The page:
Watch as we send out bitcoin from Miami to a Ukrainian in Poland

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Watch as we send bitcoin from Miami to a Ukrainian in Poland

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Alena Vorobiova had not believed much about bitcoin prior to Russia got into Ukraine inFebruary Fast forward to surround closures and shelling on her home town, money scarcities at ATMs throughout the nation, and the reserve bank suspending electronic money transfers– and she chose to provide bitcoin a shot.

Whereas cash service providers typically charge transfer charges of 10% or more when you send out $100 from the U.S. to Ukraine, bitcoin’s Lightning Network, which is a payments platform developed on bitcoin’s base layer, slashes the expense of deals to essentially absolutely no.

Vorobiova and CNBC chose to put Lightning payments to the test– with the proficiency and translation abilities of bitcoin designer Gleb Naumenko, who is presently hiding in the western part of Ukraine as the war raves on.

The bottom line? It actually does work in addition to bitcoin boosters state it does.

The procedure of downloading a crypto wallet onto Vorobiova’s phone, moving bitcoin over the Lightning Network from the U.S. to Poland, and withdrawing the equivalent in Polish currency from a bitcoin ATM from the southwest city of Wroc ław took less than 3 minutes.

Alena Vorobiova withdraws Polish zloty from a bitcoin ATM in Poland.

Sending sats from Dallas to Miami to Poland

Last August on a journey from Houston to Dallas, Peter McCormack– creator and host of the popular What Bitcoin Did’ podcast– taught CNBC how to utilize the Lightning Network to make instantaneous payments to anybody on the planet.

The guide took less than 60 seconds and included 4 standard actions: We downloaded the Blue Wallet app and produced a one-time billing in the kind of a QR code. McCormack scanned that QR code utilizing a comparable app on his own phone, and after that moved 100,000 satoshis, or sats (the tiniest denomination of bitcoin, about 0.00000001 BTC) from his account to ours. The overall transfer was comparable to about $50

Eight months later on, from a hotel space in Miami on the sidelines of the Bitcoin 2022 conference, CNBC chose to pay that understanding– and a few of those sats– forward.

Read more about cryptocurrencies from CNBC Pro

On a three-way video call with Naumenko in Western Ukraine, Vorobiova in Southwest Poland, and CNBC in Miami, we followed a really comparable series of occasions.

With the assistance of Naumenko, Vorobiova downloaded the Muun wallet app, a various kind of self-custodial wallet for bitcoin and Lightning, made a four-digit pin, and produced a billing as a QR code. CNBC then recorded that QR code utilizing the scan mode in the Blue Wallet and moved over 50,000 of sats from McCormack. The charges totaled up to portions of a cent. (For functions of the experiment, Naumenko moved another 50,000 due to the fact that the bitcoin ATM had a minimum withdrawal quantity.)

Bitcoin designer Jeff Czyz informs CNBC that Lightning wallets work due to the fact that they all need to carry out the Basis of Lightning Technology, or BOLT, requirements, which specifies a layer-2 procedure for sending out payments throughout the Lightning Network.

“A Lightning wallet app is akin to a bank, in that sending money between banks requires them to speak the same language,” stated Czyz, a designer with Jack Dorsey’s group referred to as Spiral (previously Square Crypto). That typical language is the BOLT requirements.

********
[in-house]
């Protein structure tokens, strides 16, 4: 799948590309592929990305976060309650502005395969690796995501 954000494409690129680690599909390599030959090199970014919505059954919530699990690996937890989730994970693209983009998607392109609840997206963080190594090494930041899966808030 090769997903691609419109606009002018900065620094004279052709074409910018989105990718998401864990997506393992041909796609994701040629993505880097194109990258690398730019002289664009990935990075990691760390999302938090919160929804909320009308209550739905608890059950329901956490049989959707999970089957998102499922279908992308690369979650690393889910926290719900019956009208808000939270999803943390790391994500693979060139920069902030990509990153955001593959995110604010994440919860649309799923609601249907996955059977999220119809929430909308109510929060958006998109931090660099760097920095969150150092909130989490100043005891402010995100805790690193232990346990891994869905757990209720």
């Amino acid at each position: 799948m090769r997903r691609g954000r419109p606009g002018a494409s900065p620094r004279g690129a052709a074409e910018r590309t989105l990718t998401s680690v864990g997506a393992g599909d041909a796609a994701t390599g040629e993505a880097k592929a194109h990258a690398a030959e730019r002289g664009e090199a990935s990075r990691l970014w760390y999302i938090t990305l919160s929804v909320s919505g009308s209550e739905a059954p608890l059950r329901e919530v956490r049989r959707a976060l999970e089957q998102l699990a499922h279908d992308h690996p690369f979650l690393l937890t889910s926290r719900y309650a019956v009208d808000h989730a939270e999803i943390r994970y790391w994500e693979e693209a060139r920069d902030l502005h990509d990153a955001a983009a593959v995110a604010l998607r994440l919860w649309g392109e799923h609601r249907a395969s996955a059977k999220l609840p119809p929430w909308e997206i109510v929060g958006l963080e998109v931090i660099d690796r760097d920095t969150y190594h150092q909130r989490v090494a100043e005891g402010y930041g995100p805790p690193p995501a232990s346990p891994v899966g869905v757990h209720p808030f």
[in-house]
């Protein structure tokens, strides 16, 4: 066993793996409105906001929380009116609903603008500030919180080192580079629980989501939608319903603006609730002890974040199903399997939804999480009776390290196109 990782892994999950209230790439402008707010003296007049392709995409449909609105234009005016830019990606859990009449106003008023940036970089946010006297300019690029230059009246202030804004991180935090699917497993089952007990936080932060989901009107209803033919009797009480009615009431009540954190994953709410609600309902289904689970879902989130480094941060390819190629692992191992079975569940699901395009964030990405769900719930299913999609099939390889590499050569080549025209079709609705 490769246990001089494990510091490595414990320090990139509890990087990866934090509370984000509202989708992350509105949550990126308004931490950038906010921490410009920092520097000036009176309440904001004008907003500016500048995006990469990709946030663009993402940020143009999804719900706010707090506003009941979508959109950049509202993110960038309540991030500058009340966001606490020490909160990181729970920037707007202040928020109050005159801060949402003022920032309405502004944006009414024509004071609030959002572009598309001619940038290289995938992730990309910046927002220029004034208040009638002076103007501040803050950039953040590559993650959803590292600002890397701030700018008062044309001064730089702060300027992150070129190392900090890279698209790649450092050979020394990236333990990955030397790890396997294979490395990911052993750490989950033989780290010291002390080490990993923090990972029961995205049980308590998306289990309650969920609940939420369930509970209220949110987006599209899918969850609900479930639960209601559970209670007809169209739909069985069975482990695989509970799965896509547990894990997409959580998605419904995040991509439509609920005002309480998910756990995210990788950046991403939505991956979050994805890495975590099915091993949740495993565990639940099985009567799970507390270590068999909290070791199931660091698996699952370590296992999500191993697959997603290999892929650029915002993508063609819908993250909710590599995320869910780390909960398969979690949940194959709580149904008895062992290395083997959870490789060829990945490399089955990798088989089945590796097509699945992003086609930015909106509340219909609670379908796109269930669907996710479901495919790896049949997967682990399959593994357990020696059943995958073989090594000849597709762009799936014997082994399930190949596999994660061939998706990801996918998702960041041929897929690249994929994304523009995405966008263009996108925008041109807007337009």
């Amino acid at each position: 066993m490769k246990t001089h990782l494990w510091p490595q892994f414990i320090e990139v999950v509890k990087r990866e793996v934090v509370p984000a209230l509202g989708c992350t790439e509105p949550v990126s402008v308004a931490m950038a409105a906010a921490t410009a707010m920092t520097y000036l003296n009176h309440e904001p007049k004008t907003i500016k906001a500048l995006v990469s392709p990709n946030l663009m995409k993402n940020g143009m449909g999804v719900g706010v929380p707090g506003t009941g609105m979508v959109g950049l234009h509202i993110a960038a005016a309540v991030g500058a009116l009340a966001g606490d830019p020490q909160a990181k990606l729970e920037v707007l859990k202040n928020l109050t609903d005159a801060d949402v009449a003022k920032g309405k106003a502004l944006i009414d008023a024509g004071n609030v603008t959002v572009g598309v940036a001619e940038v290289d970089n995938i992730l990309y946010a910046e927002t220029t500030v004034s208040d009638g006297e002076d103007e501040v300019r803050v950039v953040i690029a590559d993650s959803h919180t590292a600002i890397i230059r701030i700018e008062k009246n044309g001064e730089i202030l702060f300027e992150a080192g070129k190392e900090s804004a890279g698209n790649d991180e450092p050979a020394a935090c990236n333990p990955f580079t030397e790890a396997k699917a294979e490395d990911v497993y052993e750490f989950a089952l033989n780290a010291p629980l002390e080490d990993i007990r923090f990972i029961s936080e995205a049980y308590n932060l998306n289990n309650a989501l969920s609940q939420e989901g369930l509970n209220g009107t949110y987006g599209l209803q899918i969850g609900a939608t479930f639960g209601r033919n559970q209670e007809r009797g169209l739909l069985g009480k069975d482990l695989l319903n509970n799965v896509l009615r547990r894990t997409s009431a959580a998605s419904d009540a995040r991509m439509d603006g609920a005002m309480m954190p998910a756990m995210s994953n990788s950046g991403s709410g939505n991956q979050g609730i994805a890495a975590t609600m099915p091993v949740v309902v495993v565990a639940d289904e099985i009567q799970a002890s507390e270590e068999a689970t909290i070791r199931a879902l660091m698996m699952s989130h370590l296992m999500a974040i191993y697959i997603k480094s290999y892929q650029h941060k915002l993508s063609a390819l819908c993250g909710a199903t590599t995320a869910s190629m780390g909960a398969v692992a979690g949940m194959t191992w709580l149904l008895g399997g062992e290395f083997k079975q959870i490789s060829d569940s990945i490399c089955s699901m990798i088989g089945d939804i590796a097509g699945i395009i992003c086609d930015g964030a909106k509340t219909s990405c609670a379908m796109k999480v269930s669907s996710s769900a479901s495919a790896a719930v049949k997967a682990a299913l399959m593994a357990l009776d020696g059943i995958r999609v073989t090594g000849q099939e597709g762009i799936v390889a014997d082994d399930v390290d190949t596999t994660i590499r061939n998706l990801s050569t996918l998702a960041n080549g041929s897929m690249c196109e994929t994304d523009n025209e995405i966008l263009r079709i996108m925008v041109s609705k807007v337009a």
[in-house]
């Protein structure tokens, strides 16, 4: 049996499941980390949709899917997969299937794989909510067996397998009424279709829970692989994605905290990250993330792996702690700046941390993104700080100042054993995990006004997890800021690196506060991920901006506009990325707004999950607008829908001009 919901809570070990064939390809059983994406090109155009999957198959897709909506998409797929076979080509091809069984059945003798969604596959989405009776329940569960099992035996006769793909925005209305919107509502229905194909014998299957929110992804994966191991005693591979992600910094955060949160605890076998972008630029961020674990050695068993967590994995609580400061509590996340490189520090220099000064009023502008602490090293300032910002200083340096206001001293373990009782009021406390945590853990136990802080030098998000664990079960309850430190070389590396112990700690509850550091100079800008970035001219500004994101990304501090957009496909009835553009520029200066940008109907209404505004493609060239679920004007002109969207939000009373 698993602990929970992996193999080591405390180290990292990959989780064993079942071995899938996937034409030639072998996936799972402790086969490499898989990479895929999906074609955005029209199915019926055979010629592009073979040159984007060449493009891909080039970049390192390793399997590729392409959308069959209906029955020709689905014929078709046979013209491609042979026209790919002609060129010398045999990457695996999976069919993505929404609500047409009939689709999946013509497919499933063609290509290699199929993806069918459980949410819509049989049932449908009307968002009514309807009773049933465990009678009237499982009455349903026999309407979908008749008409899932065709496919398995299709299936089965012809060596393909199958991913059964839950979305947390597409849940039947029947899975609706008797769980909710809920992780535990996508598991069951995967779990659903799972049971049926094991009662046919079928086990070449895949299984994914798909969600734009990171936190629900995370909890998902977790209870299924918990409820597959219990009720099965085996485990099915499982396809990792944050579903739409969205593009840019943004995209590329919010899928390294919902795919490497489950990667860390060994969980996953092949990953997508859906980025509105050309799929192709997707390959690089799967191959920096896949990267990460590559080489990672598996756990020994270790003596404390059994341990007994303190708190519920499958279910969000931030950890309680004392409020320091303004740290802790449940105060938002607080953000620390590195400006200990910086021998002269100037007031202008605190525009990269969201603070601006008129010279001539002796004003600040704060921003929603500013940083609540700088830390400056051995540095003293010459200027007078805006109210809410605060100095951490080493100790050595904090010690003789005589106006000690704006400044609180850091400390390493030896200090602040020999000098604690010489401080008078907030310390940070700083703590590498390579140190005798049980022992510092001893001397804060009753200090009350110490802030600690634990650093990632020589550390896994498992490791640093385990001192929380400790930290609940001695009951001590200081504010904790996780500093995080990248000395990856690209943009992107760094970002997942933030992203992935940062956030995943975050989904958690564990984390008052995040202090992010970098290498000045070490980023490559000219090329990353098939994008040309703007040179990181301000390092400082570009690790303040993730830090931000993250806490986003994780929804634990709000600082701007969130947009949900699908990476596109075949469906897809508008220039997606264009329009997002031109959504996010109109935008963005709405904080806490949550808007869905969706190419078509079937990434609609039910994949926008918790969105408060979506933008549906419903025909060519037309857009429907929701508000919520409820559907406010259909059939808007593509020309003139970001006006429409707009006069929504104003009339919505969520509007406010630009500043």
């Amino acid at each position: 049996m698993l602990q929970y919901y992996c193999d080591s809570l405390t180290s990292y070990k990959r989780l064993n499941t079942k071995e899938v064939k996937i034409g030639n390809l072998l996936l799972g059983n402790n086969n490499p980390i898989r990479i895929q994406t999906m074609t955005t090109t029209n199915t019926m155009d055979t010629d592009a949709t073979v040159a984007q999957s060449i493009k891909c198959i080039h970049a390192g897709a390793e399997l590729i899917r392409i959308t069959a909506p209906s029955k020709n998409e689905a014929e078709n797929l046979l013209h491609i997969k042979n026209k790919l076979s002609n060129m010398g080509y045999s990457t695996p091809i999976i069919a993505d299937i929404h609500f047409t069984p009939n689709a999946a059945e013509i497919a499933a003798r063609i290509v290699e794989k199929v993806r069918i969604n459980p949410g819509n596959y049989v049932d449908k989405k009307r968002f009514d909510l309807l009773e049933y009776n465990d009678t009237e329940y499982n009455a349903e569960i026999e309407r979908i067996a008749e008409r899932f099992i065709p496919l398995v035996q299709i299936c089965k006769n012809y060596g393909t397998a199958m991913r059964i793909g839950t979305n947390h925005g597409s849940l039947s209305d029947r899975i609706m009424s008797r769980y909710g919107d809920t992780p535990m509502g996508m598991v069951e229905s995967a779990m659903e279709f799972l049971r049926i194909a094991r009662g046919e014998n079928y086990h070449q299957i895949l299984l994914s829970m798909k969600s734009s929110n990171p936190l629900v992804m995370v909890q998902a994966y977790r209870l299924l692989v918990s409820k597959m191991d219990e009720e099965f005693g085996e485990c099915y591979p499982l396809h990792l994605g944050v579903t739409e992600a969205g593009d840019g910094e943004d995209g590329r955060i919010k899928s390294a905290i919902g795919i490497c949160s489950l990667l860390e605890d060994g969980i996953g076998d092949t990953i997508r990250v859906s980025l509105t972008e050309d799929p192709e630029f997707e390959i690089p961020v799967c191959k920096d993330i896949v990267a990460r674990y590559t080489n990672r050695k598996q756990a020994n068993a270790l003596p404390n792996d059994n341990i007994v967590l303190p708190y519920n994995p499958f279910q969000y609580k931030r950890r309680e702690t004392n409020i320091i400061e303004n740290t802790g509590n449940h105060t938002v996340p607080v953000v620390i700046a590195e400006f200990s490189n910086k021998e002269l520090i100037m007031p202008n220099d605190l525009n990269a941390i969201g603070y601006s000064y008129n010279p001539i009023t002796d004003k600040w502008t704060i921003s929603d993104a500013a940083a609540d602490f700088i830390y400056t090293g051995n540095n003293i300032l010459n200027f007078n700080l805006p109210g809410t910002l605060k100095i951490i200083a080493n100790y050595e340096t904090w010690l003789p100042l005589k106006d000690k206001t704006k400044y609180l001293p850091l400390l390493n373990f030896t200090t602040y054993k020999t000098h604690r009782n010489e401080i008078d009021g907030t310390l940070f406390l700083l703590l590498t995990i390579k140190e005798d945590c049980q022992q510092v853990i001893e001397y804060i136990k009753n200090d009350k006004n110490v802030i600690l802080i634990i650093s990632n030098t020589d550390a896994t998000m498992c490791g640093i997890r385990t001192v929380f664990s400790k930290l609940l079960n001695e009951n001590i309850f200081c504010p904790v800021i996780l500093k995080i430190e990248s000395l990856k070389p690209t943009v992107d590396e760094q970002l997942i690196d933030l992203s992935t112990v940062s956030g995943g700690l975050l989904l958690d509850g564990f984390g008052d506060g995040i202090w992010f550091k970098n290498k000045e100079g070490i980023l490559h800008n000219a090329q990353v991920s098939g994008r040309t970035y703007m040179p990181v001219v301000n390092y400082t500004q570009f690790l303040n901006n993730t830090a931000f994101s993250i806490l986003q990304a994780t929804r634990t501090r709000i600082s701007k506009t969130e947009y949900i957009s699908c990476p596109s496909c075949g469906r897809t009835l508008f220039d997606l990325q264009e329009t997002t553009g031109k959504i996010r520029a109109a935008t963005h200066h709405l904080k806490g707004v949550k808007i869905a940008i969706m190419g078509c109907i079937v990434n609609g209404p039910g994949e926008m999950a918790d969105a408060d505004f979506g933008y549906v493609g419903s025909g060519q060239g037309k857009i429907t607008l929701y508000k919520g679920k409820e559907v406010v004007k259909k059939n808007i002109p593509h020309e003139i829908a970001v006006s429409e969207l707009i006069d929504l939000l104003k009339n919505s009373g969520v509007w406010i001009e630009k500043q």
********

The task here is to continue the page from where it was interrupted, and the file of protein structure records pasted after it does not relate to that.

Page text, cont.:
“The Lightning Network consists of nodes connected by payment channels, which are used to forward payments across the network without the need to trust intermediaries,” continued Czyz.

Alena Vorobiova withdraws Polish zloty from a bitcoin ATM in Poland.

Just like the tutorial in the cars and truck, the procedure of moving sats from Miami to Wroc ław likewise took about a minute.

From there, Vorobiova– who followed her sibling and niece to the Polish city of Wroc ław to assist them get settled– went to among the fifteen bitcoin ATMs in Wroc ław and asked for a withdrawal.

She achieved this by utilizing a QR code that the ATM spit out. She scanned the QR code into her phone utilizing the Muun app, moved her bitcoin into the ATM’s account, and the ATM in turn released the cash. She wound up with 170 zloty, the Polish currency, worth about 100,000 sats or $40 The ATM business took a cost of 10 zloty, or about 5.5% of the overall deal.

“That’s the same flow as making a payment for a good or service using Lightning,” discussed Czyz.

For Vorobiova, this was more of an enjoyable experiment. She has the ability to go back and forth from Ukraine to Poland, and she informs CNBC that she is following the assistance of Ukrainian regulators to simply utilize charge card for the time being.

But the procedure highlights how refugees without any money and no other way of accessing their valuables can utilize crypto wallets for banking.

Some Ukrainians utilize it to assist in peer-to-peer deals, while others have actually discovered that Lightning is a low-cost and quick method to get contributions and remittances from throughout the world. In Poland, for instance, there are more than 175 bitcoin ATMs, enabling refugees who got away with bitcoin to cash it back out for fiat currency.

“Me sitting in California, I can still send you any amount of money instantly to your phone anytime,” stated Alex Gladstein, chief method officer for the Human Rights Foundation, which has actually been supporting activists in Ukraine considering that2009

“We don’t have to worry about the fact that you’re a refugee. It doesn’t matter that you don’t have a Polish passport or a bank account. None of these things matter,” continued Gladstein.